Customer Non Value Added Activities
During the staffed checkout, customers might forget the pin code to perform the payment, looking for wallets, having hitches with bags, or trolley. At the self-checkout, a larger number of nonvalue added activities can occur, including doubts concerning the counter and its working; they might need to read the instructions or cannot properly put the items to be scanned.
Staff Non Value Added Activities
During the staffed checkout, the staff needs to weight vegetables and fruits and to print receipts for each customer. They might have problems in scanning a bar-code, in determining a kind of vegetable or fruit (for example, if there are five types of red apples and the customer does not remember the quality), or in organizing the queue if customers are slow in collecting their items. In the self-checkout, the staff might be involved to clarify instructions, reset the machine, and help the customers with the pin code.
Findings show that the self-checkout process is consistently quicker than the checkout performed by the staff. Some improvements might be suggested.
Already Implemented Ideas
Some ideas have been already implemented by the PAK’nSAVE’s management, including a clear displacement of the various zones within the store. Fridge products, vegetables and fruits, alcohol, and customer service are identifiable. Also, the alcohol zone is separated from the rest of the store, with a dedicated checkout for the ID checking process, which a consistent sparing time at the main checkout area.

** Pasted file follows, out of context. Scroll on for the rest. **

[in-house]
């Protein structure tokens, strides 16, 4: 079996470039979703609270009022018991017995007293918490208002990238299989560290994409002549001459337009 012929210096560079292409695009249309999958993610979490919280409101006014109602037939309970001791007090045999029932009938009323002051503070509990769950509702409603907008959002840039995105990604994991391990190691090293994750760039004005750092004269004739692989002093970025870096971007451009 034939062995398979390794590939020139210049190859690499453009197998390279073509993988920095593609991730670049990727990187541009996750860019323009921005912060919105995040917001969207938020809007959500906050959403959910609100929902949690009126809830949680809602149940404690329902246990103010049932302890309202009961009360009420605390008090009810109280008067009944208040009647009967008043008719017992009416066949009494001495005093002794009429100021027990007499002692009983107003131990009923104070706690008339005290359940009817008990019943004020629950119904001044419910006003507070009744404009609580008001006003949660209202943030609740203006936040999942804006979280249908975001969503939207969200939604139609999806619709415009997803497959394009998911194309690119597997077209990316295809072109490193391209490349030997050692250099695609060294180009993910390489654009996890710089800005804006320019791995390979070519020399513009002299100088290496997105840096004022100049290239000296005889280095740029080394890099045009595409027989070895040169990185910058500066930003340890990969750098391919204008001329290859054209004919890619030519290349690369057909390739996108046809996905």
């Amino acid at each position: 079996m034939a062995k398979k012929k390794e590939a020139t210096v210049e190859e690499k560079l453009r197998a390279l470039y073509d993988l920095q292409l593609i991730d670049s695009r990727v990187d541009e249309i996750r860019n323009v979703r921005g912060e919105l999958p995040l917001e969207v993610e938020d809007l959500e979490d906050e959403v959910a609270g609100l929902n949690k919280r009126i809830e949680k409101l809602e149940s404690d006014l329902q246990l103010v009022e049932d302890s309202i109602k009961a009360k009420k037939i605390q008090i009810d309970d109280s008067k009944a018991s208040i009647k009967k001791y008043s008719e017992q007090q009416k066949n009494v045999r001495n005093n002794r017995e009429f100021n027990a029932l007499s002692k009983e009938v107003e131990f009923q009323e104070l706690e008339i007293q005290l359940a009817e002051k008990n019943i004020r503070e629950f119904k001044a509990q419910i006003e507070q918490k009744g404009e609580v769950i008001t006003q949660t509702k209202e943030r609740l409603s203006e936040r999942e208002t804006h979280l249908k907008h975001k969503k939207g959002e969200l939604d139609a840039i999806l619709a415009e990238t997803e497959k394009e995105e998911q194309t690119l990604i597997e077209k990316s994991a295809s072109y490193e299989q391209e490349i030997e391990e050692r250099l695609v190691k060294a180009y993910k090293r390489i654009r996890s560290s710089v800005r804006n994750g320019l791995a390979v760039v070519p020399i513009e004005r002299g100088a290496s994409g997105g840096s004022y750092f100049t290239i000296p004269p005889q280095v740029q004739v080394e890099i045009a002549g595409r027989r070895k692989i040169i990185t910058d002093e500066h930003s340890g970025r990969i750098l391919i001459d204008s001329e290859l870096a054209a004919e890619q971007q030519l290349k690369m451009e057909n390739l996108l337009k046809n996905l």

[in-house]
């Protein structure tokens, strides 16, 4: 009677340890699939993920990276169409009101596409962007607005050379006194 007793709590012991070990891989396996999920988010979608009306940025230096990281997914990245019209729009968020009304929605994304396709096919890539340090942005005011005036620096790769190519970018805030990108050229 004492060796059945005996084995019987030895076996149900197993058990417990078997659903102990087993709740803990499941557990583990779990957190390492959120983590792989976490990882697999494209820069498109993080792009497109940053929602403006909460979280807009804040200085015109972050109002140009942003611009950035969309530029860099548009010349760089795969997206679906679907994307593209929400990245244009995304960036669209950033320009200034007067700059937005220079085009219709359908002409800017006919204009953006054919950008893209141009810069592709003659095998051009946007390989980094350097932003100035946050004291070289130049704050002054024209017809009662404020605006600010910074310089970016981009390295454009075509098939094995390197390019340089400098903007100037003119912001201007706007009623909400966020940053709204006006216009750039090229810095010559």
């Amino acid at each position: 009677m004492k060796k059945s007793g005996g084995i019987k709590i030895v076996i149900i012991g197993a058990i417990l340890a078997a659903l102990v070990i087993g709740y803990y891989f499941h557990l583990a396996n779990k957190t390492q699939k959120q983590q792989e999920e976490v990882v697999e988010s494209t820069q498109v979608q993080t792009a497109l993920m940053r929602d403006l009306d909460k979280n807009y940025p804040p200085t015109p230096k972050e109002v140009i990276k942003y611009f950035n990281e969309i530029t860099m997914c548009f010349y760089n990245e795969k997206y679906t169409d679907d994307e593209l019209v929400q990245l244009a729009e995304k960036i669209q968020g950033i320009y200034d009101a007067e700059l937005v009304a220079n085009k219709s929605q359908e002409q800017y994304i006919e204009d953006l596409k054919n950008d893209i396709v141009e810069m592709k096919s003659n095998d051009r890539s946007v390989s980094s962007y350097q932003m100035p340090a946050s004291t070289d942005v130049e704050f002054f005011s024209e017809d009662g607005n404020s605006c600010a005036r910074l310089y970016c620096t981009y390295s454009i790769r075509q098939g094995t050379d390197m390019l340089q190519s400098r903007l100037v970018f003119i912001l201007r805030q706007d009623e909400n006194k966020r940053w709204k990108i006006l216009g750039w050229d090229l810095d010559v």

Operations Management Concepts
Some operation management concepts have been successfully applied within the PAK’nSAVE store in Mount Albert. First, the store is located in a convenient area for incoming items, reducing the time and costs of transport (Zhang, Nishi, Turner, Oga, & Li, 2017). A store with a consistent movement of goods and numerous operations of loading and unloading needs to be located near the main routes of communication. Also, PAK’nSAVE is moving towards a food offer that privileges healthy lifestyle choices. The retail environment plays a key role in potential public health interventions (Vandevijvere, Waterlander, Molloy, Nattrass, & Swinburn, 2018). PAK’nSAVE is following the global trend, showing forecasting ability, potentially attracting new customers.
The research conducted on the PAK’nSAVE store at Mount Albert near Auckland shows a positive balance from an operational management perspective. The store is conveniently located to ease the supply operations, and the general policy is attentive to keep the cost low while it aims at promoting health and well-being among customers, as suggested by the current trend. As regarding the interactions among customers and staff, the management has already implemented some concepts to improve the service; however, some logistic measures and the adoption of modern technologies would better the interactions further.
Ninow, R. (2019). Operations Management [PowerPoint slides].
Our policy. (2019). Web.
Vandevijvere, S., Waterlander, W., Molloy, J., Nattrass, H., & Swinburn, B. (2018). Towards healthier supermarkets: A national study of in-store food availability, prominence, and promotions in New Zealand. European Journal of Clinical Nutrition, 72 (7), 971-978. Web.
Zhang, G., Nishi, T., Turner, S. D. O., Oga, K., & Li, X. (2017). An integrated strategy for a production planning and warehouse layout problem: Modeling and solution approaches. Omega, 68 , 85-94. Web.